School Finance

We at Fordham strongly believe school districts can and should learn to spend their dollars more effectively. That said, I can't agree with Kristi Bowman's idea that Congress should mandate "fiscal accountability measures" in its reauthorization of ESEA:

Congress could require that as a condition of receiving funding under the ESEA, each state must: (1) help school districts create immediate, additional cost savings; (2) publicly monitor districts' fiscal health and create a plan for escalating involvement when a district nears and reaches fiscal crisis; and (3) assist in stabilizing districts' revenues for the long term.

I'm not sure why there should be a role for the federal government in this (the paper on which the EdWeek article is based seems to boil this down to "because it's important" and "because the Feds can"). That is far from the only worry I have, though. Bowman also calls for a federal maintenance of effort mandate for all state school spending throughout the country. Not only would it make fiscal crises worse (if you can't cough up enough state funding, you lose your federal funding!), but innovative state policies to save money would now be illegal.

There are some good ideas here, too, though. Bowman calls for state governments to have plans in place ahead of time to restructure financially troubled school districts; many states have simply not thought this through. She's wrong that funding cliffs and fiscal crises can be eliminated, but the consequences need not be so...

Recent pieces by Jay Greene and Kevin Carey serve as effective bookends on the current ESEA debate picking up steam in Congress. They both appear to dislike the ?tight-loose? formulation to federal policymaking that was first championed by Fordham and is now heralded by Secretary Duncan and others?though of course for opposite reasons.

Let's start with Jay. In a witty and amusing blog post yesterday, he proposed a drinking game for readers of Fordham's new ESEA proposal, due out next week. (Clearly Jay has seen it?or at least heard about it?or else simply knows us very well.) From Jay's post:

Tight-Loose ? The Fordham folks will say that they favor being tight on the ends of education, but loose on the means. ?Never mind?that dictating the ends with a national set of standards, curriculum, and assessments will necessarily dictate much of the means. ?My instruction for the drinking game is that every time you see the phrase ?tight-loose? you can take a shot of your choice. ?We are loose about the means but tight on the requirement that you numb yourself to this edu-babble.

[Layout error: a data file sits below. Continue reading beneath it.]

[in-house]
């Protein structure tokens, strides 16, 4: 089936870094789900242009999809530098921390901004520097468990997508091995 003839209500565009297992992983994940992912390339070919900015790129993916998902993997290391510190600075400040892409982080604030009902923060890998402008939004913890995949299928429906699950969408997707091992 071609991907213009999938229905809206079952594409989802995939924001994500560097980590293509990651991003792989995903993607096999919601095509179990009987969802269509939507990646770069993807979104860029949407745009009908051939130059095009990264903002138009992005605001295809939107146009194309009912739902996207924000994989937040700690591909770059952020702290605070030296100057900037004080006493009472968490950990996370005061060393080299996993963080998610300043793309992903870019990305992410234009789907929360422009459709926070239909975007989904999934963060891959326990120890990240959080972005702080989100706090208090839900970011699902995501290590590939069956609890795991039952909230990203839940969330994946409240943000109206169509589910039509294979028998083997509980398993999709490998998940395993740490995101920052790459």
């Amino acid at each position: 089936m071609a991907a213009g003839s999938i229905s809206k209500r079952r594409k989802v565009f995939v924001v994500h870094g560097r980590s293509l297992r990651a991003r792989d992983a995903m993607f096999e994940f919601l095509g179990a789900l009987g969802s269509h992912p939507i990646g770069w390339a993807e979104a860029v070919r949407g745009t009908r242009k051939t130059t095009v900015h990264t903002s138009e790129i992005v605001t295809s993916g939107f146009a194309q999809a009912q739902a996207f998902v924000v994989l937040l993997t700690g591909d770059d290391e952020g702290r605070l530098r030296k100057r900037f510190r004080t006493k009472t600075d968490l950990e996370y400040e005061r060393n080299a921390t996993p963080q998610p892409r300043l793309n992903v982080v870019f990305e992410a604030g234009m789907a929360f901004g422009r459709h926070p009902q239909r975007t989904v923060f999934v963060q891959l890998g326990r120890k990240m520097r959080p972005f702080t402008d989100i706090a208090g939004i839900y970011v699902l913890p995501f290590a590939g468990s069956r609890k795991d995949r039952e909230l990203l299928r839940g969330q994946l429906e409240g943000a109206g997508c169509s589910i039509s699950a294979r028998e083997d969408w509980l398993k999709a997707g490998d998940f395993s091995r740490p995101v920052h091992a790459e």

Let me give you a little hint: If you play this game, you will get very, very drunk indeed.

But I'm at a loss for why the concept of ?tight-loose? strikes Jay as so preposterous. Try this: Start by looking at the list of potential mandates that Congress could attach to federal Title I funding in the next ESEA:

  1. States
  2. ...

Georgia is on the road to eliminating seniority-based layoffs throughout the state. The big news is that they're replacing it with a flexible, sensible option for performance evaluation to be determined by local school and district managers.

GA's Senate Bill 184 sets three basic policies. First, local school boards cannot use length of tenure as the "primary or sole determining factor" in deciding whom to lay off during reductions in force. Second, performance should be the primary determining factor in making these layoffs. The bill states clearly that "one measure of [teacher performance] may be student academic performance." That is, local districts are free to decide how much to weight to assign to test scores and the like, and for which teachers they're relevant. Third, the bill establishes a commission of teachers, ed school profs, school managers, and others to identify effective professional development opportunities by 2015 to help all teachers improve their craft. It looks likely that the governor will sign the bill into law.